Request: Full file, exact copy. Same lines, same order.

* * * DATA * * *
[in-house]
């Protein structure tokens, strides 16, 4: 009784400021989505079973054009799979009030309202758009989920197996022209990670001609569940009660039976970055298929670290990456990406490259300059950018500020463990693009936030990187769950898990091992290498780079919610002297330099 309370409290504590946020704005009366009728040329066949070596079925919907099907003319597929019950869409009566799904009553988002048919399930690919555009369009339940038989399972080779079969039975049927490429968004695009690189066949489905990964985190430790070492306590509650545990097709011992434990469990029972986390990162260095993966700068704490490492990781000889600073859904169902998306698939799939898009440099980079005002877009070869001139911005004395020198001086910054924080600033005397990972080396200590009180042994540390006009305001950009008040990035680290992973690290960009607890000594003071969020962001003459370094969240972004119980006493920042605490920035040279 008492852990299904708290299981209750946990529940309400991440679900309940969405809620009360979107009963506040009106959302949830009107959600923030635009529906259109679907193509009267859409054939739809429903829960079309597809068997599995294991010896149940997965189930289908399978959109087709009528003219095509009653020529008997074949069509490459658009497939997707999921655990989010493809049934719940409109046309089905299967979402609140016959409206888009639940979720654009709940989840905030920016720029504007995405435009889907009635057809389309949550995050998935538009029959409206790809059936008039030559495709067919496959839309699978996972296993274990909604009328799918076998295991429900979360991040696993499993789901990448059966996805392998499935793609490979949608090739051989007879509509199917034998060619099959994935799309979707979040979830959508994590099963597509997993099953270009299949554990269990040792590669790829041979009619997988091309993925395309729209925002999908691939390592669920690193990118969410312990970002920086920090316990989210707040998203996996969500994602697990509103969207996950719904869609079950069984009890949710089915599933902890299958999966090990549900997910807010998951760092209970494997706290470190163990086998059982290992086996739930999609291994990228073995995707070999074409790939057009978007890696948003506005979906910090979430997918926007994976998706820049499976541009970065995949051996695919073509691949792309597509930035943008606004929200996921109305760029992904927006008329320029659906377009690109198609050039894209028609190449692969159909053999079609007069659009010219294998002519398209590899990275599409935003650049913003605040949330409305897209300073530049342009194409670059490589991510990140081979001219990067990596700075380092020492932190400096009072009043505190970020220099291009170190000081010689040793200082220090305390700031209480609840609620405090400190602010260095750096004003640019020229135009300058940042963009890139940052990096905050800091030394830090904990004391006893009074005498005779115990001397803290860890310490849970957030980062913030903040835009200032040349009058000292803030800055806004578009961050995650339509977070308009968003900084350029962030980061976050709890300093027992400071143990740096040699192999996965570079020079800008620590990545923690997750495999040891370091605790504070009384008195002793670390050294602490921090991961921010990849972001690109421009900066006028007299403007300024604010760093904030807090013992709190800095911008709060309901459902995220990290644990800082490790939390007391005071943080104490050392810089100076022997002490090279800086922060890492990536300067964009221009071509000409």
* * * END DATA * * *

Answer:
[in-house]
């Protein structure tokens, strides 16, 4: 009784400021989505079973054009799979009030309202758009989920197996022209990670001609569940009660039976970055298929670290990456990406490259300059950018500020463990693009936030990187769950898990091992290498780079919610002297330099 309370409290504590946020704005009366009728040329066949070596079925919907099907003319597929019950869409009566799904009553988002048919399930690919555009369009339940038989399972080779079969039975049927490429968004695009690189066949489905990964985190430790070492306590509650545990097709011992434990469990029972986390990162260095993966700068704490490492990781000889600073859904169902998306698939799939898009440099980079005002877009070869001139911005004395020198001086910054924080600033005397990972080396200590009180042994540390006009305001950009008040990035680290992973690290960009607890000594003071969020962001003459370094969240972004119980006493920042605490920035040279 008492852990299904708290299981209750946990529940309400991440679900309940969405809620009360979107009963506040009106959302949830009107959600923030635009529906259109679907193509009267859409054939739809429903829960079309597809068997599995294991010896149940997965189930289908399978959109087709009528003219095509009653020529008997074949069509490459658009497939997707999921655990989010493809049934719940409109046309089905299967979402609140016959409206888009639940979720654009709940989840905030920016720029504007995405435009889907009635057809389309949550995050998935538009029959409206790809059936008039030559495709067919496959839309699978996972296993274990909604009328799918076998295991429900979360991040696993499993789901990448059966996805392998499935793609490979949608090739051989007879509509199917034998060619099959994935799309979707979040979830959508994590099963597509997993099953270009299949554990269990040792590669790829041979009619997988091309993925395309729209925002999908691939390592669920690193990118969410312990970002920086920090316990989210707040998203996996969500994602697990509103969207996950719904869609079950069984009890949710089915599933902890299958999966090990549900997910807010998951760092209970494997706290470190163990086998059982290992086996739930999609291994990228073995995707070999074409790939057009978007890696948003506005979906910090979430997918926007994976998706820049499976541009970065995949051996695919073509691949792309597509930035943008606004929200996921109305760029992904927006008329320029659906377009690109198609050039894209028609190449692969159909053999079609007069659009010219294998002519398209590899990275599409935003650049913003605040949330409305897209300073530049342009194409670059490589991510990140081979001219990067990596700075380092020492932190400096009072009043505190970020220099291009170190000081010689040793200082220090305390700031209480609840609620405090400190602010260095750096004003640019020229135009300058940042963009890139940052990096905050800091030394830090904990004391006893009074005498005779115990001397803290860890310490849970957030980062913030903040835009200032040349009058000292803030800055806004578009961050995650339509977070308009968003900084350029962030980061976050709890300093027992400071143990740096040699192999996965570079020079800008620590990545923690997750495999040891370091605790504070009384008195002793670390050294602490921090991961921010990849972001690109421009900066006028007299403007300024604010760093904030807090013992709190800095911008709060309901459902995220990290644990800082490790939390007391005071943080104490050392810089100076022997002490090279800086922060890492990536300067964009221009071509000409």